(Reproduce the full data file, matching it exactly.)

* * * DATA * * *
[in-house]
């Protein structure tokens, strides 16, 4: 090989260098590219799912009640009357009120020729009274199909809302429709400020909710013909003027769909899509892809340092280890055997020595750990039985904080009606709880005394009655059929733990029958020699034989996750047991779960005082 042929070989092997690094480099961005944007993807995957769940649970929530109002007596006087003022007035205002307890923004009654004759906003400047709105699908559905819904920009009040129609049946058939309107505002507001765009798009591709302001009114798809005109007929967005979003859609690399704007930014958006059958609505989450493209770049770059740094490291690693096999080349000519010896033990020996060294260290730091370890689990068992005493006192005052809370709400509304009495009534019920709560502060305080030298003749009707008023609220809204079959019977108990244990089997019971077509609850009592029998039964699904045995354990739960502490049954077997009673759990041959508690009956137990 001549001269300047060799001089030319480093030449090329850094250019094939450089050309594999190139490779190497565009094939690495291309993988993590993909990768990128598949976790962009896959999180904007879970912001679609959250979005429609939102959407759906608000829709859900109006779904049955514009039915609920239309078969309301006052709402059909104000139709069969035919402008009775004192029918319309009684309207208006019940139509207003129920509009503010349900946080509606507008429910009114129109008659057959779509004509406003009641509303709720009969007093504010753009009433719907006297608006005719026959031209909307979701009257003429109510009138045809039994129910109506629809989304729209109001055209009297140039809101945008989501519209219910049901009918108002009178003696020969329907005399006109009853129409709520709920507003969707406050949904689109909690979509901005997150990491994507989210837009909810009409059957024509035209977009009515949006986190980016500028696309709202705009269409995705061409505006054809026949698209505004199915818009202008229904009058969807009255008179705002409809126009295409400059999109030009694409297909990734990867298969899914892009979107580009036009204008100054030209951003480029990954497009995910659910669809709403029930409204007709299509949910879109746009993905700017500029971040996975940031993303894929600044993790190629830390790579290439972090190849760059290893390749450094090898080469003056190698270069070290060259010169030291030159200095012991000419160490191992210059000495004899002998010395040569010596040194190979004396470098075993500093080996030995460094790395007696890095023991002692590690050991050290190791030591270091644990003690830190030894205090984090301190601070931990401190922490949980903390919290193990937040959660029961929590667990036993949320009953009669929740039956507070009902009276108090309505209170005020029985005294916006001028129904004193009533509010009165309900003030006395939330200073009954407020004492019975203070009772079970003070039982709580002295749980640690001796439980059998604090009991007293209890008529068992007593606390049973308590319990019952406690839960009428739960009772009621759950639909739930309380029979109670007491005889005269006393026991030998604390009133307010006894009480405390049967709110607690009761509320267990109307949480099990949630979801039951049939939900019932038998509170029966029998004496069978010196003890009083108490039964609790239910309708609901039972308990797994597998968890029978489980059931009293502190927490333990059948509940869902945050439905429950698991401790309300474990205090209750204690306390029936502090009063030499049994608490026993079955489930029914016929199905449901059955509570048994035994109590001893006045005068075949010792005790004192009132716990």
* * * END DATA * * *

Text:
[in-house]
């Protein structure tokens, strides 16, 4: 090989260098590219799912009640009357009120020729009274199909809302429709400020909710013909003027769909899509892809340092280890055997020595750990039985904080009606709880005394009655059929733990029958020699034989996750047991779960005082 042929070989092997690094480099961005944007993807995957769940649970929530109002007596006087003022007035205002307890923004009654004759906003400047709105699908559905819904920009009040129609049946058939309107505002507001765009798009591709302001009114798809005109007929967005979003859609690399704007930014958006059958609505989450493209770049770059740094490291690693096999080349000519010896033990020996060294260290730091370890689990068992005493006192005052809370709400509304009495009534019920709560502060305080030298003749009707008023609220809204079959019977108990244990089997019971077509609850009592029998039964699904045995354990739960502490049954077997009673759990041959508690009956137990 001549001269300047060799001089030319480093030449090329850094250019094939450089050309594999190139490779190497565009094939690495291309993988993590993909990768990128598949976790962009896959999180904007879970912001679609959250979005429609939102959407759906608000829709859900109006779904049955514009039915609920239309078969309301006052709402059909104000139709069969035919402008009775004192029918319309009684309207208006019940139509207003129920509009503010349900946080509606507008429910009114129109008659057959779509004509406003009641509303709720009969007093504010753009009433719907006297608006005719026959031209909307979701009257003429109510009138045809039994129910109506629809989304729209109001055209009297140039809101945008989501519209219910049901009918108002009178003696020969329907005399006109009853129409709520709920507003969707406050949904689109909690979509901005997150990491994507989210837009909810009409059957024509035209977009009515949006986190980016500028696309709202705009269409995705061409505006054809026949698209505004199915818009202008229904009058969807009255008179705002409809126009295409400059999109030009694409297909990734990867298969899914892009979107580009036009204008100054030209951003480029990954497009995910659910669809709403029930409204007709299509949910879109746009993905700017500029971040996975940031993303894929600044993790190629830390790579290439972090190849760059290893390749450094090898080469003056190698270069070290060259010169030291030159200095012991000419160490191992210059000495004899002998010395040569010596040194190979004396470098075993500093080996030995460094790395007696890095023991002692590690050991050290190791030591270091644990003690830190030894205090984090301190601070931990401190922490949980903390919290193990937040959660029961929590667990036993949320009953009669929740039956507070009902009276108090309505209170005020029985005294916006001028129904004193009533509010009165309900003030006395939330200073009954407020004492019975203070009772079970003070039982709580002295749980640690001796439980059998604090009991007293209890008529068992007593606390049973308590319990019952406690839960009428739960009772009621759950639909739930309380029979109670007491005889005269006393026991030998604390009133307010006894009480405390049967709110607690009761509320267990109307949480099990949630979801039951049939939900019932038998509170029966029998004496069978010196003890009083108490039964609790239910309708609901039972308990797994597998968890029978489980059931009293502190927490333990059948509940869902945050439905429950698991401790309300474990205090209750204690306390029936502090009063030499049994608490026993079955489930029914016929199905449901059955509570048994035994109590001893006045005068075949010792005790004192009132716990």